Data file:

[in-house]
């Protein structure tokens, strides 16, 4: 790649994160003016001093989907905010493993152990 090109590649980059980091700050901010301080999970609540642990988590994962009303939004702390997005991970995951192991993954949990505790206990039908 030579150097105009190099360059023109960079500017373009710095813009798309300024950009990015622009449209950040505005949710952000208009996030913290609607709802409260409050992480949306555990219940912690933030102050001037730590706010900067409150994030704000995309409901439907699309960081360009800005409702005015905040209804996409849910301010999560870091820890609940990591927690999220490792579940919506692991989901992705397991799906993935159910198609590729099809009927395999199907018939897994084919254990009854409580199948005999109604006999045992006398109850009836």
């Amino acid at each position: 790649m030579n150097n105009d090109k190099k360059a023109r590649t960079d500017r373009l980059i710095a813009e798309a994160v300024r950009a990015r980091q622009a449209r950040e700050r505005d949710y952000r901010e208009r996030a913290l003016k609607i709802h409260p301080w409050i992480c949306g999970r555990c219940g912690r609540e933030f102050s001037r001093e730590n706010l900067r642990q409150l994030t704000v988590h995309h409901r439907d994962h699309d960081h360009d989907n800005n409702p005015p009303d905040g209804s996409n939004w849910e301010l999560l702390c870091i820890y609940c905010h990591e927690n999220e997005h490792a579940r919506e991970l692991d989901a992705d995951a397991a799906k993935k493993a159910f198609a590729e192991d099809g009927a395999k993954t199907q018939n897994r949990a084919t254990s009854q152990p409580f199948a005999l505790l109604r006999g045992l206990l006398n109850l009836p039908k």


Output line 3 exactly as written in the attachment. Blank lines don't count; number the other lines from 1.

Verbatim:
């Amino acid at each position: 790649m030579n150097n105009d090109k190099k360059a023109r590649t960079d500017r373009l980059i710095a813009e798309a994160v300024r950009a990015r980091q622009a449209r950040e700050r505005d949710y952000r901010e208009r996030a913290l003016k609607i709802h409260p301080w409050i992480c949306g999970r555990c219940g912690r609540e933030f102050s001037r001093e730590n706010l900067r642990q409150l994030t704000v988590h995309h409901r439907d994962h699309d960081h360009d989907n800005n409702p005015p009303d905040g209804s996409n939004w849910e301010l999560l702390c870091i820890y609940c905010h990591e927690n999220e997005h490792a579940r919506e991970l692991d989901a992705d995951a397991a799906k993935k493993a159910f198609a590729e192991d099809g009927a395999k993954t199907q018939n897994r949990a084919t254990s009854q152990p409580f199948a005999l505790l109604r006999g045992l206990l006398n109850l009836p039908k």